alfa-laval t10-ew semi-welded heat exchanger
The Alfa Laval t10-ew condenser. Image: Alfa Laval.

Semi-Welded Heat Exchangers Found to Increase COP of Ammonia Heat Pumps

The heat exchangers can raise the evaporation temperature of the ammonia refrigerant on the cold side and lower the condensing temperature on the hot side, increasing the energy efficiency, says Alfa Laval.

Semi-welded heat exchangers can increase the COP of industrial ammonia/NH3 (R717) heat pumps by raising the evaporation temperature of the refrigerant on the cold side and lowering the condensing temperature on the hot side.

This was the message from Tommy Ångbäck, Sales Director for Refrigeration for Swedish manufacturer Alfa Laval, in a webinar at the online ATMO World Summit on March 30. The World Summit was organized by ATMOsphere (formerly shecco).

“In general it is possible to obtain a 2K closer approach with semi-welded plate heat exchangers compared to other technologies with comparable size and cost,” Ångbäck explained, stressing that for each degree (K) higher evaporation temperature on the cold side, the ammonia heat pump can save 3–6% in power consumption.

On the hot side, heat pumps have traditionally used three heat exchangers in a series, as desuperheater, condenser and subcooler. This type of design can obtain good efficiency, Ångbäck said. However, Alfa Laval has developed the T10-EW condenser, which eliminates the need for multiple heat exchangers by integrating all three functions in the same unit, securing high COP, in a function Alfa Laval calls “subcoolcondense.”

The design lowers the condensing temperature on the hot side, thus increasing the efficiency. For every degree Kelvin of lower condensing temperature, the ammonia heat pump can save 1–3% in power consumption. The T10-EW is now Alfa Laval’s “top seller” for hot-side heat exchangers, Ångbäck revealed.

Tommy Ångbäck’s presentation at ATMO World Summit. You can see a visualization of how the T10-EW works at 17m.

New design, lower charge

The new 3-in-1 condenser design also avoids a lot of piping and reduces the ammonia charge needed. Compared to a shell-and-tube heat exchanger, the ammonia charge is smaller by roughly a factor of 10, Ångbäck explained. Depending on the overall system design, the total charge can be reduced to less than 100g of ammonia per kW of heating (0.063 lbs/TR), he added.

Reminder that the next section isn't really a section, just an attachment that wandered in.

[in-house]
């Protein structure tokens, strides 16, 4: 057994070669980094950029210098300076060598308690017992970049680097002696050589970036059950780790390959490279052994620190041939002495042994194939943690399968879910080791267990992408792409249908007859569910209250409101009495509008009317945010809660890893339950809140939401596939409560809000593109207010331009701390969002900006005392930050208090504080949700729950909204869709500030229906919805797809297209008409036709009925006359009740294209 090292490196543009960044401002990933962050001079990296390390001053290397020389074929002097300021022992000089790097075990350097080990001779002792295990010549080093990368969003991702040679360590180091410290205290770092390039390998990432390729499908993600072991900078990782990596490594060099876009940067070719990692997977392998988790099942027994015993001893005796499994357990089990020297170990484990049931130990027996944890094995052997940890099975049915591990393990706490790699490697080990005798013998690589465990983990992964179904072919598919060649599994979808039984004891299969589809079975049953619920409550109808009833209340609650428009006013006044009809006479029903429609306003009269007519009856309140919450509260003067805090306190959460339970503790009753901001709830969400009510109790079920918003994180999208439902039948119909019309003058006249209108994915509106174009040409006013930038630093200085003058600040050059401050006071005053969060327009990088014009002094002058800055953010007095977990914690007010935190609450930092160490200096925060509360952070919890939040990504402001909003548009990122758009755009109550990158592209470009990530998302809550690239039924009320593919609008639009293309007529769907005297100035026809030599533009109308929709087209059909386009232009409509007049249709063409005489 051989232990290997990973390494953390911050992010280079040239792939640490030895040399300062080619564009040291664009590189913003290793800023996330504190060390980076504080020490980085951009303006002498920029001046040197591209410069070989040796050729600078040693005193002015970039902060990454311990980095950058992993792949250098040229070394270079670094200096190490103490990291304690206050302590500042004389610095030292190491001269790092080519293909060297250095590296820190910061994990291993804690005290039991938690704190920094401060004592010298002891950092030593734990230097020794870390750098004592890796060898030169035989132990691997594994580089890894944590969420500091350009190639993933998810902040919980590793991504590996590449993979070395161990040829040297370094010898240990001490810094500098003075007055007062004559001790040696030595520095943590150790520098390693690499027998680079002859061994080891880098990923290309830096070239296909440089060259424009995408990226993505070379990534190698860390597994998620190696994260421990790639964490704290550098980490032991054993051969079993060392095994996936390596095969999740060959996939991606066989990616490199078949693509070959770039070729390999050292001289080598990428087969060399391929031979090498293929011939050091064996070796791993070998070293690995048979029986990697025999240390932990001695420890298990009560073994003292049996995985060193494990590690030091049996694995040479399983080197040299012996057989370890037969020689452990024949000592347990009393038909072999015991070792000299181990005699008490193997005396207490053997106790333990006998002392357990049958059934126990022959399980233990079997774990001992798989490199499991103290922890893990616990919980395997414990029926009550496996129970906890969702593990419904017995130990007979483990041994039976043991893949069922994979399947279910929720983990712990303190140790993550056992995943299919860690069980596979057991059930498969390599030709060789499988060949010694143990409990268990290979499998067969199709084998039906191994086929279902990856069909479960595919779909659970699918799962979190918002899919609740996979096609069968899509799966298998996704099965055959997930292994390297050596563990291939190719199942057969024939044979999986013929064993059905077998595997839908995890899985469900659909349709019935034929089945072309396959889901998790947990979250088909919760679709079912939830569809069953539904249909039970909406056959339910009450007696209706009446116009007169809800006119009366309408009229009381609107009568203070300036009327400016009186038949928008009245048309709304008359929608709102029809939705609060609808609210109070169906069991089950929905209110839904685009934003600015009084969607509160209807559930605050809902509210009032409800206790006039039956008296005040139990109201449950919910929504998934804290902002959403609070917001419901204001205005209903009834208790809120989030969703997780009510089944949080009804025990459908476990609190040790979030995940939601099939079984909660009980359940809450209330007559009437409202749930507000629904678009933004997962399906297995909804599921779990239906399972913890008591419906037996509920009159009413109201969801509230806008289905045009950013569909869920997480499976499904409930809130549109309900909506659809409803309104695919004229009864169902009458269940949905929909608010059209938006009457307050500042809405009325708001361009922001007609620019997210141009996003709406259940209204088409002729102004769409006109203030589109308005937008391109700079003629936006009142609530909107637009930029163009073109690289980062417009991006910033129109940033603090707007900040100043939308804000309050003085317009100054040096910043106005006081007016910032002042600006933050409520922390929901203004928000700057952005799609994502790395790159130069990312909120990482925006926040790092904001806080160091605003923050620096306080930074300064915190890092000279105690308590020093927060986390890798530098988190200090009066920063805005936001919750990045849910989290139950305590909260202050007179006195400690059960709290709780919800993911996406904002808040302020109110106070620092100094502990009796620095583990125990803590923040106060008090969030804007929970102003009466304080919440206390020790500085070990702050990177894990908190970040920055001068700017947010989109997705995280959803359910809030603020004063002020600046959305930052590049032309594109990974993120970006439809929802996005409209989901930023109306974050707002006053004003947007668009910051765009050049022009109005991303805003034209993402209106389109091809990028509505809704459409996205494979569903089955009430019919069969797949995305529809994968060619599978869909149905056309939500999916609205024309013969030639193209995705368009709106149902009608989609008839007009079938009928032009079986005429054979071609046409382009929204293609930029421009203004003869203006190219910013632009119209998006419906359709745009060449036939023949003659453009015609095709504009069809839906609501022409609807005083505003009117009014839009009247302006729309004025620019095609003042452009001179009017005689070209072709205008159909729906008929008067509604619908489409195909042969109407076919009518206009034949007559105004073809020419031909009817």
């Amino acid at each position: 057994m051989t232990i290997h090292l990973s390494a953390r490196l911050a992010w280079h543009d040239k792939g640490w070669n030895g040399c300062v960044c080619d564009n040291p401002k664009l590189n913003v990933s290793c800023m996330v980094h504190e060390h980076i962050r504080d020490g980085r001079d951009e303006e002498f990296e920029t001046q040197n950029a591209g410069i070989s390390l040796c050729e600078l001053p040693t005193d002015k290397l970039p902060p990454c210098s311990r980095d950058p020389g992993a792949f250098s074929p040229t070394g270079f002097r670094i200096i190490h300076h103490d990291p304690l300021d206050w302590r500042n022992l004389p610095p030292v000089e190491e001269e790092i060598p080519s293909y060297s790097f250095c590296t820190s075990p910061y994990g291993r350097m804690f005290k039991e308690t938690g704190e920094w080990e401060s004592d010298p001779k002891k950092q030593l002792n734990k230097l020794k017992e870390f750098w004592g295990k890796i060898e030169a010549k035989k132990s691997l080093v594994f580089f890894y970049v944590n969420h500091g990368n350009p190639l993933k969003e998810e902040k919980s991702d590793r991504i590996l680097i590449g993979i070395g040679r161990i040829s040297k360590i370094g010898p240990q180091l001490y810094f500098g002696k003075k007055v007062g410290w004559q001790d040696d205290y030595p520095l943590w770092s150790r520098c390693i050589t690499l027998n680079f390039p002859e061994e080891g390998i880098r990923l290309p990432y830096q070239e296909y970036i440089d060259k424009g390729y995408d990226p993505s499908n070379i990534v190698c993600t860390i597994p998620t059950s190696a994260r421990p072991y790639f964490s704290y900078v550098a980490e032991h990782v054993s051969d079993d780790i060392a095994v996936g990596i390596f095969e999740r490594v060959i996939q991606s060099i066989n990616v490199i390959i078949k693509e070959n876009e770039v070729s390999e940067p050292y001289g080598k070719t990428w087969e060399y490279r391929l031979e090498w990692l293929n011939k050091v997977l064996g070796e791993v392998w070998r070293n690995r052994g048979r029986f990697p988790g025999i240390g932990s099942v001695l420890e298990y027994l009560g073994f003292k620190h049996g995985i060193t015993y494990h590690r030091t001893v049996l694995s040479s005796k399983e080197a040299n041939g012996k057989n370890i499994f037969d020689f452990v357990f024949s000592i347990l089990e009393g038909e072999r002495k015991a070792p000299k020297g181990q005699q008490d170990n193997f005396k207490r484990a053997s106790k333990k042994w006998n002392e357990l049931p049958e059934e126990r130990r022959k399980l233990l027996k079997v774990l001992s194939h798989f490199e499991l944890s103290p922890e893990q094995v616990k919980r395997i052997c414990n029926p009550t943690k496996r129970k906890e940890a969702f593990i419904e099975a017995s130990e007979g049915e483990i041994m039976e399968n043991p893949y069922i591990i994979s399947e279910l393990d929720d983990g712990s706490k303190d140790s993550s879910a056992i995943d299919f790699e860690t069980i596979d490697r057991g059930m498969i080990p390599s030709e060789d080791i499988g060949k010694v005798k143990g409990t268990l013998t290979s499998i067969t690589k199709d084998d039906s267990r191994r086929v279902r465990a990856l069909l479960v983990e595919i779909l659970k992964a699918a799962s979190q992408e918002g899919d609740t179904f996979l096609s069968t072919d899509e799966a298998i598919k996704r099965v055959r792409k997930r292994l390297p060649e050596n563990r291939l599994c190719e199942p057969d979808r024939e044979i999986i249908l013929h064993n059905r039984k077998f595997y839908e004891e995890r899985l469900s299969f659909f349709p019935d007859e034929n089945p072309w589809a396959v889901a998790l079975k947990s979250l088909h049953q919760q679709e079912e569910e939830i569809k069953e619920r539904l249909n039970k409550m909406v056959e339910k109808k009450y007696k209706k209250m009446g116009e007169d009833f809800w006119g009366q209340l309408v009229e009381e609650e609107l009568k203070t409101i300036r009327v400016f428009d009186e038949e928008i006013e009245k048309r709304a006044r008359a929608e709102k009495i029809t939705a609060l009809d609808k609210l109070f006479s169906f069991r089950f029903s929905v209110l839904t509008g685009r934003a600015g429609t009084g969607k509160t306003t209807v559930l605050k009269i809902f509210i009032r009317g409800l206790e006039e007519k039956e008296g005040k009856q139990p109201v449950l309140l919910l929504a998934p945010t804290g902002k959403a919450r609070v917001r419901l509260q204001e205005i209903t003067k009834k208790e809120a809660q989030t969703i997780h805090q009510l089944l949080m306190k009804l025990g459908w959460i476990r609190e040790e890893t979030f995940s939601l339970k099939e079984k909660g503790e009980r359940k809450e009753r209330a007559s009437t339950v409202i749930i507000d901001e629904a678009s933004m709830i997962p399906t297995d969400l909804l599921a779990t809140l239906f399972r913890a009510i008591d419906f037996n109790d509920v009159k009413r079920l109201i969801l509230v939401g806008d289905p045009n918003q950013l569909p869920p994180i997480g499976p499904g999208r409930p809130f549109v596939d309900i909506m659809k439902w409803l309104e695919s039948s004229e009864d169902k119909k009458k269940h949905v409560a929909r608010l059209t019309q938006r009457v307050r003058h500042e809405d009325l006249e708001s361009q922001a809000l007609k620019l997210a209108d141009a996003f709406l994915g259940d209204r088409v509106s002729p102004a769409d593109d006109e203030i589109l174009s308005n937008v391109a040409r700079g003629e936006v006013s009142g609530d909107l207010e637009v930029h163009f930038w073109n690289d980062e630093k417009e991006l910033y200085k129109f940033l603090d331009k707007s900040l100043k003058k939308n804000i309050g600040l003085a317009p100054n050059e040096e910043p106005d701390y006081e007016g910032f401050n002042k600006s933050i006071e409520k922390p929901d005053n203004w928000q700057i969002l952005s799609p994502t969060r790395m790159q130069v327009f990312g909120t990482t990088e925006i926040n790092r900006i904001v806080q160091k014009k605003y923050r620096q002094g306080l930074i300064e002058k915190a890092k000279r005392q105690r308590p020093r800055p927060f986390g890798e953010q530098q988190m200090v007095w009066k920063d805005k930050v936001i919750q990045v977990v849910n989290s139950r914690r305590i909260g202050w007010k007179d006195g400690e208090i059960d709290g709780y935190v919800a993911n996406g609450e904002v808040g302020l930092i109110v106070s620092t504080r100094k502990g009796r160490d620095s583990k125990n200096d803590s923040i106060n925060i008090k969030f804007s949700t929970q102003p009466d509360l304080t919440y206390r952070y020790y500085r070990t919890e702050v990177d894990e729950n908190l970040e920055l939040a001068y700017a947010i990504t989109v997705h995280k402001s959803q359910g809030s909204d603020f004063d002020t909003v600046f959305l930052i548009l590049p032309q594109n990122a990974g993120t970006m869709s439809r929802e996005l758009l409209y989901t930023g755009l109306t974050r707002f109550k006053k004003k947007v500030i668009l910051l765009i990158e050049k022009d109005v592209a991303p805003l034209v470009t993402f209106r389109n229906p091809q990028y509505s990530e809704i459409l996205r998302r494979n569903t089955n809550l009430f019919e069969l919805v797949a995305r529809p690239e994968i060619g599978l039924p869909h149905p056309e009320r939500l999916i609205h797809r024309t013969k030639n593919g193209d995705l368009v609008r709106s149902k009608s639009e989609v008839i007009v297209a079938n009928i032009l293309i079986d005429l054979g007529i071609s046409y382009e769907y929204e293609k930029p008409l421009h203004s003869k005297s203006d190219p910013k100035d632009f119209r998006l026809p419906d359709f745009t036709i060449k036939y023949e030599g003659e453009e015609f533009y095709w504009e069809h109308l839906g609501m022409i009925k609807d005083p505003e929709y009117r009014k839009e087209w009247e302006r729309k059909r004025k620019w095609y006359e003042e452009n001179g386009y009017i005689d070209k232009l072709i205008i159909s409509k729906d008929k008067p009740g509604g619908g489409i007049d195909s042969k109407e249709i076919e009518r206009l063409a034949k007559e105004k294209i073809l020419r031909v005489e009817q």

The new condenser has what the company calls CurveFlow distribution area, which utilizes all available surface area and provides “perfect” distribution inside the heat exchanger channels for optimized heat transfer and cleaner surfaces. The T10-EW also has non-circular port holes that ensures the pressure drop is better utilized for heat transfer. These have been dubbed the OmegaPorts.

Case studies

Alfa Laval has supplied semi-welded heat exchangers to several district heating projects in Denmark, and Ångbäck gave a few examples in his presentation.

A district heating provider installed a 5MW (1,422TR) ammonia heat pump in April 2019. The system supplies heating for 1,100 homes using a mixture of sea- and wastewater as the heat source and green electricity from off-shore wind turbines, making the system completely fossil-fuel free. Since the inauguration, the system has delivered 80°C (176°F) hot water and has had a COP of 3.2.

Another example is a 4MW (1,137TR) ammonia heat pump for a district heating network in Broager, Denmark. It was installed in 2016 and uses 9°C (48.2°F) warm groundwater from a depth of 250m (820ft), heating it up to 70°C (158°F). The system is running with a COP of 4.1.

“I would say that today, most heat pumps try to achieve a COP of 4 or more, and with the help of our heat exchangers, this can be raised even further in the future, I hope,” Ångbäck said.

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